Three Aims of the Order
Three general aims of the Order as set forth in the Founding Document:
To restore the Divine Feminine to her throne.
Throughout the ages, the Goddess has been denigrated and demonized. It is part of the work of the order to restore the Divine Feminine to her rightful place alongside God as Father and Son. This work is, in fact, the very work of our own personal salvation as Christians. Just as the Divine Feminine has been subdued and maligned by the Patriarchs over the last 2000 years, so have our own subconscious minds been entrapped by falsehoods and lies which prevent us from mastering our lives. The sacramental work of our Order is aimed at redeeming our own feminine psyche, at bringing the subconscious mind back into alignment with true spiritual principles and with the superconscious mind of Christ, who is our symbolic bridegroom. In keeping with the view of C. W. Leadbeater, one of the founding bishops of the Liberal Catholic Church, the Order of St. Lucy maintains that the Goddess cults of antiquity essentially emphasized the Third Person of the Trinity, God the Holy Ghost, whose symbol is the sacred dove. This dove was sacred to both Venus, the Goddess of Love, and Sophia, the Goddess of Wisdom. Like the Liberal Catholic Church, the Order of St. Lucy is aligned with the work of the Second Ray, the Ray of Love-Wisdom. Therefore, we emphasize the feminine archetypes of virgin, bride and mother in their relationship to God the Son, seeing St. Lucy as a compassionate Bride of Christ, and St. Mary as his, and our own, wise Mother. St. Lucy represents the cult of Love, or Venus, and St. Mary represents the cult of Wisdom, or Sophia.
To explore the connection between the secrets of Christianity and the ancient mysteries.
The inner core of the ancient wisdom exists in more than one tradition. The following are some examples of how Christianity has been influenced by other traditions. In the wheel of the Liturgical year, Christ is symbolically crucified on a cross of four cardinal points consisting of the four "quarter days" of paganism. When pagans converted to Christianity, they were allowed to keep their main customs and traditions, which influenced Christian worship in many ways, from Holy Days to Liturgical vestments to the Mass itself. The practice of gematria, which is the systematic and symbolic study of number and proportion as encoded in the words of ancient scripture by both the Hebrew and Greek writers of the Bible, stems from the sacred geometry of the ancient Greeks. Christian symbology has, since the earliest times, been influenced by the Greek mythos. Much traditional Christian symbolism has its origins in the practice of astrology. The teachings of the alchemists concerning the prima materia, or "first matter," bear interesting connections to our knowledge of the Virigin Mary.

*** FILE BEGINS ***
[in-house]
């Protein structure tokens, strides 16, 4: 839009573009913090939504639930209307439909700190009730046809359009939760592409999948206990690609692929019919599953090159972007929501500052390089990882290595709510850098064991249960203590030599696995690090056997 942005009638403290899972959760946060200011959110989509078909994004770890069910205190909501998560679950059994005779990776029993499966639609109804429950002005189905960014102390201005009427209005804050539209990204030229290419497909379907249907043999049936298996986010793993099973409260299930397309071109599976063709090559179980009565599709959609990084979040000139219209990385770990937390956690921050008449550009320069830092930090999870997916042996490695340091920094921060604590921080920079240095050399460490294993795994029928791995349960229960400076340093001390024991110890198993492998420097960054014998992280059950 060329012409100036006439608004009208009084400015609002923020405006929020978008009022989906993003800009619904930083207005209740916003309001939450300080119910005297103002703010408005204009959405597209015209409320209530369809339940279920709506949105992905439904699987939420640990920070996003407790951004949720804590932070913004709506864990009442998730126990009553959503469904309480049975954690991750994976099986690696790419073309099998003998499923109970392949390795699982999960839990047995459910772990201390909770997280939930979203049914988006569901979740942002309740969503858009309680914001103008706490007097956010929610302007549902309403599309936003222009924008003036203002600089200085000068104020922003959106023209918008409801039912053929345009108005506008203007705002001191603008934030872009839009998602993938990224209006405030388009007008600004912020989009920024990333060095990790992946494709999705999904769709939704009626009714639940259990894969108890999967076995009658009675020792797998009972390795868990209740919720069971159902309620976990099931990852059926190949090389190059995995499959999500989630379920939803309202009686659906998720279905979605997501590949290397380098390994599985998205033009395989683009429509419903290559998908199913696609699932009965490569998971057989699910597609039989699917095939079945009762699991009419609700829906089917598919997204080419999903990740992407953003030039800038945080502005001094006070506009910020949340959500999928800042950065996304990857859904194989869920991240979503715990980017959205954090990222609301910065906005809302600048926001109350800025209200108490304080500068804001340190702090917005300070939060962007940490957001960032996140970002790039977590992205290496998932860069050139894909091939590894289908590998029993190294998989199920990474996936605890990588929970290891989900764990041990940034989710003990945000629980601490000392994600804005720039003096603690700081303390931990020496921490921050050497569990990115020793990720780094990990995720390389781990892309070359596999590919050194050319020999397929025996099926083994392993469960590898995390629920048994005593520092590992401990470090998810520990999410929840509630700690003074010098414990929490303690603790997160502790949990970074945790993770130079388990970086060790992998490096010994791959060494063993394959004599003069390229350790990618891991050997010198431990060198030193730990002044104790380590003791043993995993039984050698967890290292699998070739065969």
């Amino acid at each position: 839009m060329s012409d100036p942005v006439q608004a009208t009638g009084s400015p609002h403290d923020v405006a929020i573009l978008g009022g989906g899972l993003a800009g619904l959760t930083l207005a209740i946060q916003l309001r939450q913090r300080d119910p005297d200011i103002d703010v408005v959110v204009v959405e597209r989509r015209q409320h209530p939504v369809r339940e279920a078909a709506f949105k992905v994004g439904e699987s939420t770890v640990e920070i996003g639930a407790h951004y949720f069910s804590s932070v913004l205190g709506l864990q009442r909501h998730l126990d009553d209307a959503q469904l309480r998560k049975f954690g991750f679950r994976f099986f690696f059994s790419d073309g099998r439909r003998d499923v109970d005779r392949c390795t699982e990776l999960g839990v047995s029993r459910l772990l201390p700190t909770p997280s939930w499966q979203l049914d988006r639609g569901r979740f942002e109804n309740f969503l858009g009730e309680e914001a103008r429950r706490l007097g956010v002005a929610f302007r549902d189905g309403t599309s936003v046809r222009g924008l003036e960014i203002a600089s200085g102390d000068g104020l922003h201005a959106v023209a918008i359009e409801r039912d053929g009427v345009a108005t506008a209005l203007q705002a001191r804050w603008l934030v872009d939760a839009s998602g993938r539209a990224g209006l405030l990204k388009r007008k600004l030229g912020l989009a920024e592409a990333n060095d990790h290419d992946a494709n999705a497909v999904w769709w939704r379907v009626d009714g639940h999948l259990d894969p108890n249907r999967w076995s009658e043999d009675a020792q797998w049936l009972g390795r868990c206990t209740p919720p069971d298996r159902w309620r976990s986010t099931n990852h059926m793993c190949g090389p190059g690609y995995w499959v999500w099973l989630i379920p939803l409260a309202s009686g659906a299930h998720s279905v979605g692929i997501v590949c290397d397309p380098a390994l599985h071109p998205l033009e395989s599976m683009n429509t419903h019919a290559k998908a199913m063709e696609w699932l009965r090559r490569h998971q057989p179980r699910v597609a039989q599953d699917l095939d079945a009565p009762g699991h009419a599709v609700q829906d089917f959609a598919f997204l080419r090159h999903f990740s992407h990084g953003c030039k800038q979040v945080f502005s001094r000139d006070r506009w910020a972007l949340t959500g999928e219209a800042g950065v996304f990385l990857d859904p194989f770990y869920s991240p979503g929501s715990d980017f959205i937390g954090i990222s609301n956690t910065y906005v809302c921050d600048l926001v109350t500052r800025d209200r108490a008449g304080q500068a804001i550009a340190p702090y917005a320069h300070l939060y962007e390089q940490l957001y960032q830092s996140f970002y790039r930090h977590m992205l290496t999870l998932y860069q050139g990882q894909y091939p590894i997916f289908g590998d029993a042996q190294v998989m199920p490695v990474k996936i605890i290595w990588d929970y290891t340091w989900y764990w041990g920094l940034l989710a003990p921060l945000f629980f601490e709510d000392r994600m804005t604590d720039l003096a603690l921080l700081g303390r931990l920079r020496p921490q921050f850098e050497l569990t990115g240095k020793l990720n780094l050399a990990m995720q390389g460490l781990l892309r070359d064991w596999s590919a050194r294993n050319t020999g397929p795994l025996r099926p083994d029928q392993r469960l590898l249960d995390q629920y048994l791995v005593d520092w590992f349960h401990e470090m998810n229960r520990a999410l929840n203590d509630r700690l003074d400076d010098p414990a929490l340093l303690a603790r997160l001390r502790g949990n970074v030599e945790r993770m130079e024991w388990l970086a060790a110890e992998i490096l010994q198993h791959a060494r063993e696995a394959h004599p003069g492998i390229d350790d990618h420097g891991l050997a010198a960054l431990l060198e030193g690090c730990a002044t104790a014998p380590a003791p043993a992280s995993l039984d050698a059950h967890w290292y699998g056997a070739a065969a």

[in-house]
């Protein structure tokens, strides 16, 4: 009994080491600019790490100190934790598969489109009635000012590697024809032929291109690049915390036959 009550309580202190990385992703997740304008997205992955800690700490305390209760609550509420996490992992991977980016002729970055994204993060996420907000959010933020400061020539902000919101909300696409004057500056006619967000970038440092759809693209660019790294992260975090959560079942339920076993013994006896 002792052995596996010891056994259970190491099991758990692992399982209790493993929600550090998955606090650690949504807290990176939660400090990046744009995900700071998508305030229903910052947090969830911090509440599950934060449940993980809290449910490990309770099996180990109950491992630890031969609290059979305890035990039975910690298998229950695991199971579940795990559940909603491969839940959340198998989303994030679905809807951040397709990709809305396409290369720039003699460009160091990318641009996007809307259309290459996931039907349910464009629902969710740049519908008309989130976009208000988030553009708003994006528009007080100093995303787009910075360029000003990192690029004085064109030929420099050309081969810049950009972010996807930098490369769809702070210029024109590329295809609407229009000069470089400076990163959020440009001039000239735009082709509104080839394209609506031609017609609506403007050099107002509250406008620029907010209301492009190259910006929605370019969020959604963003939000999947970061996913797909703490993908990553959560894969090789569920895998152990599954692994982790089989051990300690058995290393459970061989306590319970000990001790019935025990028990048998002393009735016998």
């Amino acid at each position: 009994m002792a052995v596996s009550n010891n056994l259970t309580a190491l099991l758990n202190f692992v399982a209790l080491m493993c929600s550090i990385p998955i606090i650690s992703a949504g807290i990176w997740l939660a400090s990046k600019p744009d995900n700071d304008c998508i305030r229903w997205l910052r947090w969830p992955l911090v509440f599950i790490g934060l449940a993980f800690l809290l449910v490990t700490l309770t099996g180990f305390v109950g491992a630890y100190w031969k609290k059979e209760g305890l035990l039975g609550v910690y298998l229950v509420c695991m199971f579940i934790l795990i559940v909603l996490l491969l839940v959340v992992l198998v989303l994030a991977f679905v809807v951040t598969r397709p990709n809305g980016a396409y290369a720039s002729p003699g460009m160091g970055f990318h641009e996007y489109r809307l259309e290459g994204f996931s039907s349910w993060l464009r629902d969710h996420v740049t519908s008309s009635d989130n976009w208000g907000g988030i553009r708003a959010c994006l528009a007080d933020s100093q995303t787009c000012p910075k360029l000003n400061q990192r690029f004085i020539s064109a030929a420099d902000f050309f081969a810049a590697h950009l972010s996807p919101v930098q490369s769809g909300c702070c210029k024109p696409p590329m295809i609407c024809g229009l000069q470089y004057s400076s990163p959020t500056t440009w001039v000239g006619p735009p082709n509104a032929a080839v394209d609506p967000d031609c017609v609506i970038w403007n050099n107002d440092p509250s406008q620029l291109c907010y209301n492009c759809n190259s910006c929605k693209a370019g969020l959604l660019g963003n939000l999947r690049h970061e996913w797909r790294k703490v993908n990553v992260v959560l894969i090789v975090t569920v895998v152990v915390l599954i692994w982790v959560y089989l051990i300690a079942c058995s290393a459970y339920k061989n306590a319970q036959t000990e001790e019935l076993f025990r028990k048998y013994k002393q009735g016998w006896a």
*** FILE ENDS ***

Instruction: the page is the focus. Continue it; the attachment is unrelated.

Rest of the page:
To be a vehicle of the true, interior church.
Christ established his Church not on any outer form or hierarchy, but on the inner hierarchy of the true Masters of Compassion whom some refer to as the Communion of Saints, the Great White Brotherhood or the Inner School. The Church, or "ekklesia," is by definition those who have been "called out" of the world for the purpose of inner instruction. It is ultimately the inner connection of each individual, through the instruction of the inner voice of his or her own Higher Self, which admits one into the company of this true, interior church. The Order of St. Lucy represents the one true, Catholic and Apostolic church and views itself as a representative of Christ's one universal church. It seeks to reintegrate and to unite, not to label or divide. The clergy of the Order of St. Lucy are members of the ancient order of Melchizedek, possessing the Apostolic Succession through a valid line. They seek to be worthy symbols of the interior church for those who are lost in the illusions of the outer world.